Amanda Lohrey

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Vertigo Study Guide

Welcome to the LitCharts study guide on Amanda Lohrey's Vertigo. Created by the original team behind SparkNotes, LitCharts are the world's best literature guides.

Brief Biography of Amanda Lohrey

Amanda Lohrey was born in Hobart, Tasmania in 1947. While she was raised among working-class people and learned about unions from her family members (some of whom helped to run unions themselves), she was taught conflicting ideas at the Catholic school of her youth. Her experiences at Catholic school were mostly negative, fostering a distrust of women and authority figures that affected her for years afterwards. Even though Lohrey didn’t feel a connection with Catholicism, she continued searching for a sense of spirituality and deeper connection to the world in her work. Many of her early works were essays and political writings, as she preferred to focus on a person’s connection to the wider material world around them, rather than their individual, subjective experience. While this political theme runs through much of her work, Lohrey continues to experiment and defy expectations with her novels. After attending the University of Tasmania, she studied at Cambridge and later became a lecturer at the University of Technology in Sydney. Her writing has received several awards, including the Miles Franklin Award and the Voss Literary Prize. Today, she lives in Tasmania with her husband Andrew and continues writing in the Australian National University School of Literature, Languages, and Linguistics.
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Historical Context of Vertigo

Luke and Anna’s first encounter with the history of the area is their discovery of a colonial fort surrounding an old house near their new home. The crumbling structure is a remnant of Great Britain’s colonization of Australia starting in 1788 with the establishment of a penal colony in Botany Bay. As for more recent history, Vertigo takes place (and was written) during the war in Afghanistan, which began in 2001 shortly after the September 11th terrorist attacks in the United States. While the conflict itself is distant from Australia, the country’s participation in the war is felt by the novel’s characters. Gil has a grandson participating in the war, and Gil is afraid to mention it for fear that the conflict will claim his grandson’s life. Meanwhile, Luke becomes interested in the history of Palestine after watching a bombing on the news. He’s surprised to read about how apparently uneventful the Middle East was in the early 20th century, at least according to the British surgeon Sir Frederick Treves. One other historical event that may have influenced the novel is the financial crisis of 2007-2008. While this great recession didn’t affect Australia as severely as other countries like the United States, its effects were felt across the world. Anna’s financial worries about her and Luke’s apartment in the city at the beginning of the novel might be informed by this wider crisis.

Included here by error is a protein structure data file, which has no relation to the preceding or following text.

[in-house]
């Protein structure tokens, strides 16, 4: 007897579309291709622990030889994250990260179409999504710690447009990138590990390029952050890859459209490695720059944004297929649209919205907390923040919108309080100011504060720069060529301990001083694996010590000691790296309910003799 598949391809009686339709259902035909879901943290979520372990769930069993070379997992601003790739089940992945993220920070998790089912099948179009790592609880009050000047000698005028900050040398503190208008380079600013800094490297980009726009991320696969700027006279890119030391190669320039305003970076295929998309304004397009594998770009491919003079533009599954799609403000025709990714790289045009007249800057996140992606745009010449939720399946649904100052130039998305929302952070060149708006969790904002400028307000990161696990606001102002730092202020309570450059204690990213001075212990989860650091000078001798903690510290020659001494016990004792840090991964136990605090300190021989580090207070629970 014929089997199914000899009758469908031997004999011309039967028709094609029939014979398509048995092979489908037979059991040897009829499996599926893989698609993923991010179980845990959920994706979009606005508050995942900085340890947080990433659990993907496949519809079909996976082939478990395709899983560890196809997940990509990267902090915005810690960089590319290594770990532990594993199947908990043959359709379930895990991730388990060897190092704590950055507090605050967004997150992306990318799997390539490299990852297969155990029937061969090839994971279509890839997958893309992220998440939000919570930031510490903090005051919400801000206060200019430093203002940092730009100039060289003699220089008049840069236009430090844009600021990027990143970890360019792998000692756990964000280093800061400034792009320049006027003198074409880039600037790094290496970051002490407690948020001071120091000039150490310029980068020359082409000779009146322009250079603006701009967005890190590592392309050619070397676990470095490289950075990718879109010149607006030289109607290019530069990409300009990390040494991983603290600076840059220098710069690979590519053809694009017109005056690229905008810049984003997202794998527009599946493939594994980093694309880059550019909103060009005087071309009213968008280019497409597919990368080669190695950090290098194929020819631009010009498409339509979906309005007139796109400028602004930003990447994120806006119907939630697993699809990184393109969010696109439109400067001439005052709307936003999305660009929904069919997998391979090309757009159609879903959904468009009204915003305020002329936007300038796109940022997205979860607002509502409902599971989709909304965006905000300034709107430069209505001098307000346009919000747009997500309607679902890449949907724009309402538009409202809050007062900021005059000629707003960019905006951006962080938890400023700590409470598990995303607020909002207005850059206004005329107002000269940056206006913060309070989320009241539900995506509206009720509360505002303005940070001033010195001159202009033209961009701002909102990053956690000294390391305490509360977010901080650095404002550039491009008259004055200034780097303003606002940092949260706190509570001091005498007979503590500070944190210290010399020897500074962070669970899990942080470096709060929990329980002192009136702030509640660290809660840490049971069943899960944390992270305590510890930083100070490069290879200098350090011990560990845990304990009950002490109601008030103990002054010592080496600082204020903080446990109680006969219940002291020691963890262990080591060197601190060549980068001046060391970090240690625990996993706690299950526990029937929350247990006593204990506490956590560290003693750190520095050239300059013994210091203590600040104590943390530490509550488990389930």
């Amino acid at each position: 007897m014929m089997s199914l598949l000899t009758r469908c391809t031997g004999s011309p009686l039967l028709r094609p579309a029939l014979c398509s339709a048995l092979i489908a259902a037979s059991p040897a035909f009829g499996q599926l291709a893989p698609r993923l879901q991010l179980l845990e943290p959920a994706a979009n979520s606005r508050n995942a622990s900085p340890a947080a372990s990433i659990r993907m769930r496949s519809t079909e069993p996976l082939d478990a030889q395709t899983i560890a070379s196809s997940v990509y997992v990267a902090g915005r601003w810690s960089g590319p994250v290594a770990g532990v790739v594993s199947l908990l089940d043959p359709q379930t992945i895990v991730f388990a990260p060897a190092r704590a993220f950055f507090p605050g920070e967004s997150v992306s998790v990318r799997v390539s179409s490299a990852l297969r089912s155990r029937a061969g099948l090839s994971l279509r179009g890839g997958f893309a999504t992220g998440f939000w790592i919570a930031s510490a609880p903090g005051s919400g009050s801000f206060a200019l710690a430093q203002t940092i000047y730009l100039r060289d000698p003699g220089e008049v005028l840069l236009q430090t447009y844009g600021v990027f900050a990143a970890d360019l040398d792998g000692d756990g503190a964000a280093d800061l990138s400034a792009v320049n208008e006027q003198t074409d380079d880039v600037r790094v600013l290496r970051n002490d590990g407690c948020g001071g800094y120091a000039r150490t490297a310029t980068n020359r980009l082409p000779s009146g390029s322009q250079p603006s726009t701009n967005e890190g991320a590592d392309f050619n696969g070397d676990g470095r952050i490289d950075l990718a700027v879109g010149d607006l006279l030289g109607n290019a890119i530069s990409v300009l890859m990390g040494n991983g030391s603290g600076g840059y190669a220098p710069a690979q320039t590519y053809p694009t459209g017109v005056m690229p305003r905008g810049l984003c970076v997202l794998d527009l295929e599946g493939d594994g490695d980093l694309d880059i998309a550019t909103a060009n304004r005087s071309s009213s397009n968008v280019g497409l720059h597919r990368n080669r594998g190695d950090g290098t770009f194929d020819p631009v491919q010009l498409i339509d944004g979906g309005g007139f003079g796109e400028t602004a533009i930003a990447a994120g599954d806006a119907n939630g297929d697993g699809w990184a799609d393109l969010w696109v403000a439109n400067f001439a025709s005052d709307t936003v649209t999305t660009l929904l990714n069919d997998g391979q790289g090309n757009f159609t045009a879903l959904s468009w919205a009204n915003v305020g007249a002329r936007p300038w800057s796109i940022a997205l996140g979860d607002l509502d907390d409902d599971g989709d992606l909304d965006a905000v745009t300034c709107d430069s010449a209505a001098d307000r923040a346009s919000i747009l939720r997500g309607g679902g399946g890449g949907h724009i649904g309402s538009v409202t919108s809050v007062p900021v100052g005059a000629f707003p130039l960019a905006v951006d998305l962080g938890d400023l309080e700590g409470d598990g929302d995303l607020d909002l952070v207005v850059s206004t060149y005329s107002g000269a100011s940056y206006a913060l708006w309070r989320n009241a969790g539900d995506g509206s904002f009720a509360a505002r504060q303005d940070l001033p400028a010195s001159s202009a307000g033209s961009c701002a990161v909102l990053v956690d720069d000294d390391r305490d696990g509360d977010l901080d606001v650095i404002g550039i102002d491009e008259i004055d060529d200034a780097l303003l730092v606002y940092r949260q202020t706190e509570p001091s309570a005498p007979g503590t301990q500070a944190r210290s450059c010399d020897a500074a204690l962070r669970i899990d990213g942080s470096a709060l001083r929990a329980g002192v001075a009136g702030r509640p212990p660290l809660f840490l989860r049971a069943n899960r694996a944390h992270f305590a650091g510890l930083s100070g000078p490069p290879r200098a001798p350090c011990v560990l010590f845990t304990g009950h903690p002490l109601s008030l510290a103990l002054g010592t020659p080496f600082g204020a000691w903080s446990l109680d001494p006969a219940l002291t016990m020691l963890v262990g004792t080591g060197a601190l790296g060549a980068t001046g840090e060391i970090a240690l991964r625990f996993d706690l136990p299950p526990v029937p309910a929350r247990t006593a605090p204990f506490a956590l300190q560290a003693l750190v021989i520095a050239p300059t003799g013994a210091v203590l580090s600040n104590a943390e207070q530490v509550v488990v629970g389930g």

Other Books Related to Vertigo

The tiny coastal town of Garra Nalla is the main setting of Vertigo, but Garra Nalla also features in The Labyrinth, one of Lohrey’s more recent novels. The Labyrinth deals with similar themes, as the main character (Erica Marsden) flees to the coast to escape an upsetting event that happened to her back in the city. Erica’s experiences in Garra Nalla flesh out the small town even further, letting the reader see it from the perspective of a new character in a similar situation. Meanwhile, for Vertigo itself, Lohrey mentions in an author’s note that she was inspired by Henry Lawson’s poem “The Fire at Ross’s Farm.” The poem describes two bitterly feuding families who constantly argue over the area’s farmland. On Christmas Eve, a bushfire threatens to overrun one of the family’s farms, and the ordeal eventually brings the clans together to fight back the blaze. Lawson’s description of the fire resembles the firestorm in Vertigo, and the two families joining forces echoes how the citizens of Garra Nalla come together to help each other through the disaster. Lohrey also reused some of the names in the poem to flesh out the history of Garra Nalla. Readers interested in the themes of Vertigo might also enjoy Cloudstreet, a novel by Tim Winton, another Australian author. Cloudstreet follows two families who’ve both experienced serious traumas, including the loss of a young boy. The novel details their attempts to deal with their grief and make a new life for themselves in a strange new place.
Key Facts about Vertigo
  • Full Title: Vertigo
  • When Written: 2009
  • Where Written: Australia
  • When Published: May 4th, 2009
  • Literary Period: Contemporary
  • Genre: Novella
  • Setting: Garra Nalla, a small, fictional town on Australia’s coast
  • Climax: A raging bushfire threatens to destroy the town of Garra Nalla, forcing Luke, Anna, and the other townsfolk to flee from their homes.
  • Antagonist: The novella has no traditional antagonist. The protagonists are in conflict with nature, the elements, and the trauma of their past.
  • Point of View: Third Person Omniscient

Extra Credit for Vertigo

Rings a Bell. Alan Watts, one of Luke and Anna’s neighbors in Vertigo, is also the name of a famous philosophical writer. It’s possible that Lohrey is referencing the real Alan Watts with her character, though it’s also likely that this is just an interesting coincidence.